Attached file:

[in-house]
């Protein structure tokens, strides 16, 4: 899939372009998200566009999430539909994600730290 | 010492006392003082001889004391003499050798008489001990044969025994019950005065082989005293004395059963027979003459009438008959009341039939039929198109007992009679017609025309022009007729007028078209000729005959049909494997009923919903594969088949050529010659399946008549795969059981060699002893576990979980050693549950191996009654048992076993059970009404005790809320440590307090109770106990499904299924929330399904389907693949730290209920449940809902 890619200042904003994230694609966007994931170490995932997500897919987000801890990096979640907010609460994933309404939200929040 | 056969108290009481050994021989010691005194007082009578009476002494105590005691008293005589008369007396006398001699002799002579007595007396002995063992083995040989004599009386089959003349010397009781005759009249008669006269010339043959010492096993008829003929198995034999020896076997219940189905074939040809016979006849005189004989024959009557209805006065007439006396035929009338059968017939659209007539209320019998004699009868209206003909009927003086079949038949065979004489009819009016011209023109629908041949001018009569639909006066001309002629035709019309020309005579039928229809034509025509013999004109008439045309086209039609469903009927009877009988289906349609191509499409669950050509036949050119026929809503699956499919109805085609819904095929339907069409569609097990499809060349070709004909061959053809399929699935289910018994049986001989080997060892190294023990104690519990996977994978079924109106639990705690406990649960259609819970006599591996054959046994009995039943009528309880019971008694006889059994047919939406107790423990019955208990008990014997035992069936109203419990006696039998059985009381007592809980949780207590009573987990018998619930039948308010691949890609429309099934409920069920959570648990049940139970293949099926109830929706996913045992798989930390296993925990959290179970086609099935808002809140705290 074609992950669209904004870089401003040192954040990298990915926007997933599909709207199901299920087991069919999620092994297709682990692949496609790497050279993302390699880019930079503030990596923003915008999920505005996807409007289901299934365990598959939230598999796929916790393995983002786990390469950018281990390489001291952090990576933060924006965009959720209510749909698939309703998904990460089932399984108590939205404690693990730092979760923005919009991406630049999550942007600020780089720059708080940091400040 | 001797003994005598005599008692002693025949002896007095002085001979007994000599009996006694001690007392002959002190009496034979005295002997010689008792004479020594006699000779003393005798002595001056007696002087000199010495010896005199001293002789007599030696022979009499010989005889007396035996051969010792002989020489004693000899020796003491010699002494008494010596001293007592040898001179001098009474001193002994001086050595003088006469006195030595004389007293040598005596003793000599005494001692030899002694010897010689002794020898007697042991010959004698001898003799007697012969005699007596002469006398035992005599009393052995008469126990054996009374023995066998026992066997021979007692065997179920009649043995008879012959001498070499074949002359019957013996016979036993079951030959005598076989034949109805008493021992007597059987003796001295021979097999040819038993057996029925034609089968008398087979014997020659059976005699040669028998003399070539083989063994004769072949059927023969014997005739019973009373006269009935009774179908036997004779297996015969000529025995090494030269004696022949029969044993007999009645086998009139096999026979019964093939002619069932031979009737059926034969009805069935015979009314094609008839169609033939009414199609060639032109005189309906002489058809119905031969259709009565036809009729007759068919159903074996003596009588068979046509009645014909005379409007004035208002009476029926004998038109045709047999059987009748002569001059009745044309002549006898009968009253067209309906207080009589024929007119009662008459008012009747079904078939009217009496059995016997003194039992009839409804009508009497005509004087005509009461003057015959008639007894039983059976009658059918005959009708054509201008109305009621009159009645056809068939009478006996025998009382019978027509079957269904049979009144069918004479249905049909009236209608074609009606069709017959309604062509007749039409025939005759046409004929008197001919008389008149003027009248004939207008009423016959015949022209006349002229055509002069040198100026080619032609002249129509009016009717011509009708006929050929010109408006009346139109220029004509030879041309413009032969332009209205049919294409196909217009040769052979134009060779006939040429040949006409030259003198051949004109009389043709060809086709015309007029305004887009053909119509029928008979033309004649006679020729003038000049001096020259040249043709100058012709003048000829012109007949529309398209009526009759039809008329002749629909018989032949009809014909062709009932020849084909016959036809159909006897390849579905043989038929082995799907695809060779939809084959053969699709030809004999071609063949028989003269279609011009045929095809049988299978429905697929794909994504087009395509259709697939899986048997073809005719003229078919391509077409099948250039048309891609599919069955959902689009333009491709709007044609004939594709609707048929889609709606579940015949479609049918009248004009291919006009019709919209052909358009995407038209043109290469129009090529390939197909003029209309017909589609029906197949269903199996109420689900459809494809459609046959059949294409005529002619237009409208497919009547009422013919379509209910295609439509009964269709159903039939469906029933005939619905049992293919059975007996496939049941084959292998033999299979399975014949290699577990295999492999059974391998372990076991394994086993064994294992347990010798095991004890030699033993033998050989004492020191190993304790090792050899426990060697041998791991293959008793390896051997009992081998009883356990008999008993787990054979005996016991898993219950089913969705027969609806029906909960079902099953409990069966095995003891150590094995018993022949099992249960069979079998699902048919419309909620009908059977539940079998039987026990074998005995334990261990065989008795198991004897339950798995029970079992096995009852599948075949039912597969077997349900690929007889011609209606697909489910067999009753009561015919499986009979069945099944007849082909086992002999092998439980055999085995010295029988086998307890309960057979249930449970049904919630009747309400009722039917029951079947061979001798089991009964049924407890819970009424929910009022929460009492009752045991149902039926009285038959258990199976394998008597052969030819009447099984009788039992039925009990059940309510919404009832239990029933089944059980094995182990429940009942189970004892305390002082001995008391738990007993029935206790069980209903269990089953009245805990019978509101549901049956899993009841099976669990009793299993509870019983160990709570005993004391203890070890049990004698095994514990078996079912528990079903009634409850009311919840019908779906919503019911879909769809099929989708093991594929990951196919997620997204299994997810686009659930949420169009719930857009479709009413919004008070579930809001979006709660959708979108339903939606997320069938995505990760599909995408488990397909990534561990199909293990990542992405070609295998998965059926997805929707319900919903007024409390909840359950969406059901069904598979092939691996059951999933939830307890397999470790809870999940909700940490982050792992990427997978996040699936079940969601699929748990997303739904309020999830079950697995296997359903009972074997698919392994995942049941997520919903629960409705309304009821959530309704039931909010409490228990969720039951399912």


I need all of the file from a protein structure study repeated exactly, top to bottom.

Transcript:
[in-house]
């Protein structure tokens, strides 16, 4: 899939372009998200566009999430539909994600730290 | 010492006392003082001889004391003499050798008489001990044969025994019950005065082989005293004395059963027979003459009438008959009341039939039929198109007992009679017609025309022009007729007028078209000729005959049909494997009923919903594969088949050529010659399946008549795969059981060699002893576990979980050693549950191996009654048992076993059970009404005790809320440590307090109770106990499904299924929330399904389907693949730290209920449940809902 890619200042904003994230694609966007994931170490995932997500897919987000801890990096979640907010609460994933309404939200929040 | 056969108290009481050994021989010691005194007082009578009476002494105590005691008293005589008369007396006398001699002799002579007595007396002995063992083995040989004599009386089959003349010397009781005759009249008669006269010339043959010492096993008829003929198995034999020896076997219940189905074939040809016979006849005189004989024959009557209805006065007439006396035929009338059968017939659209007539209320019998004699009868209206003909009927003086079949038949065979004489009819009016011209023109629908041949001018009569639909006066001309002629035709019309020309005579039928229809034509025509013999004109008439045309086209039609469903009927009877009988289906349609191509499409669950050509036949050119026929809503699956499919109805085609819904095929339907069409569609097990499809060349070709004909061959053809399929699935289910018994049986001989080997060892190294023990104690519990996977994978079924109106639990705690406990649960259609819970006599591996054959046994009995039943009528309880019971008694006889059994047919939406107790423990019955208990008990014997035992069936109203419990006696039998059985009381007592809980949780207590009573987990018998619930039948308010691949890609429309099934409920069920959570648990049940139970293949099926109830929706996913045992798989930390296993925990959290179970086609099935808002809140705290 074609992950669209904004870089401003040192954040990298990915926007997933599909709207199901299920087991069919999620092994297709682990692949496609790497050279993302390699880019930079503030990596923003915008999920505005996807409007289901299934365990598959939230598999796929916790393995983002786990390469950018281990390489001291952090990576933060924006965009959720209510749909698939309703998904990460089932399984108590939205404690693990730092979760923005919009991406630049999550942007600020780089720059708080940091400040 | 001797003994005598005599008692002693025949002896007095002085001979007994000599009996006694001690007392002959002190009496034979005295002997010689008792004479020594006699000779003393005798002595001056007696002087000199010495010896005199001293002789007599030696022979009499010989005889007396035996051969010792002989020489004693000899020796003491010699002494008494010596001293007592040898001179001098009474001193002994001086050595003088006469006195030595004389007293040598005596003793000599005494001692030899002694010897010689002794020898007697042991010959004698001898003799007697012969005699007596002469006398035992005599009393052995008469126990054996009374023995066998026992066997021979007692065997179920009649043995008879012959001498070499074949002359019957013996016979036993079951030959005598076989034949109805008493021992007597059987003796001295021979097999040819038993057996029925034609089968008398087979014997020659059976005699040669028998003399070539083989063994004769072949059927023969014997005739019973009373006269009935009774179908036997004779297996015969000529025995090494030269004696022949029969044993007999009645086998009139096999026979019964093939002619069932031979009737059926034969009805069935015979009314094609008839169609033939009414199609060639032109005189309906002489058809119905031969259709009565036809009729007759068919159903074996003596009588068979046509009645014909005379409007004035208002009476029926004998038109045709047999059987009748002569001059009745044309002549006898009968009253067209309906207080009589024929007119009662008459008012009747079904078939009217009496059995016997003194039992009839409804009508009497005509004087005509009461003057015959008639007894039983059976009658059918005959009708054509201008109305009621009159009645056809068939009478006996025998009382019978027509079957269904049979009144069918004479249905049909009236209608074609009606069709017959309604062509007749039409025939005759046409004929008197001919008389008149003027009248004939207008009423016959015949022209006349002229055509002069040198100026080619032609002249129509009016009717011509009708006929050929010109408006009346139109220029004509030879041309413009032969332009209205049919294409196909217009040769052979134009060779006939040429040949006409030259003198051949004109009389043709060809086709015309007029305004887009053909119509029928008979033309004649006679020729003038000049001096020259040249043709100058012709003048000829012109007949529309398209009526009759039809008329002749629909018989032949009809014909062709009932020849084909016959036809159909006897390849579905043989038929082995799907695809060779939809084959053969699709030809004999071609063949028989003269279609011009045929095809049988299978429905697929794909994504087009395509259709697939899986048997073809005719003229078919391509077409099948250039048309891609599919069955959902689009333009491709709007044609004939594709609707048929889609709606579940015949479609049918009248004009291919006009019709919209052909358009995407038209043109290469129009090529390939197909003029209309017909589609029906197949269903199996109420689900459809494809459609046959059949294409005529002619237009409208497919009547009422013919379509209910295609439509009964269709159903039939469906029933005939619905049992293919059975007996496939049941084959292998033999299979399975014949290699577990295999492999059974391998372990076991394994086993064994294992347990010798095991004890030699033993033998050989004492020191190993304790090792050899426990060697041998791991293959008793390896051997009992081998009883356990008999008993787990054979005996016991898993219950089913969705027969609806029906909960079902099953409990069966095995003891150590094995018993022949099992249960069979079998699902048919419309909620009908059977539940079998039987026990074998005995334990261990065989008795198991004897339950798995029970079992096995009852599948075949039912597969077997349900690929007889011609209606697909489910067999009753009561015919499986009979069945099944007849082909086992002999092998439980055999085995010295029988086998307890309960057979249930449970049904919630009747309400009722039917029951079947061979001798089991009964049924407890819970009424929910009022929460009492009752045991149902039926009285038959258990199976394998008597052969030819009447099984009788039992039925009990059940309510919404009832239990029933089944059980094995182990429940009942189970004892305390002082001995008391738990007993029935206790069980209903269990089953009245805990019978509101549901049956899993009841099976669990009793299993509870019983160990709570005993004391203890070890049990004698095994514990078996079912528990079903009634409850009311919840019908779906919503019911879909769809099929989708093991594929990951196919997620997204299994997810686009659930949420169009719930857009479709009413919004008070579930809001979006709660959708979108339903939606997320069938995505990760599909995408488990397909990534561990199909293990990542992405070609295998998965059926997805929707319900919903007024409390909840359950969406059901069904598979092939691996059951999933939830307890397999470790809870999940909700940490982050792992990427997978996040699936079940969601699929748990997303739904309020999830079950697995296997359903009972074997698919392994995942049941997520919903629960409705309304009821959530309704039931909010409490228990969720039951399912």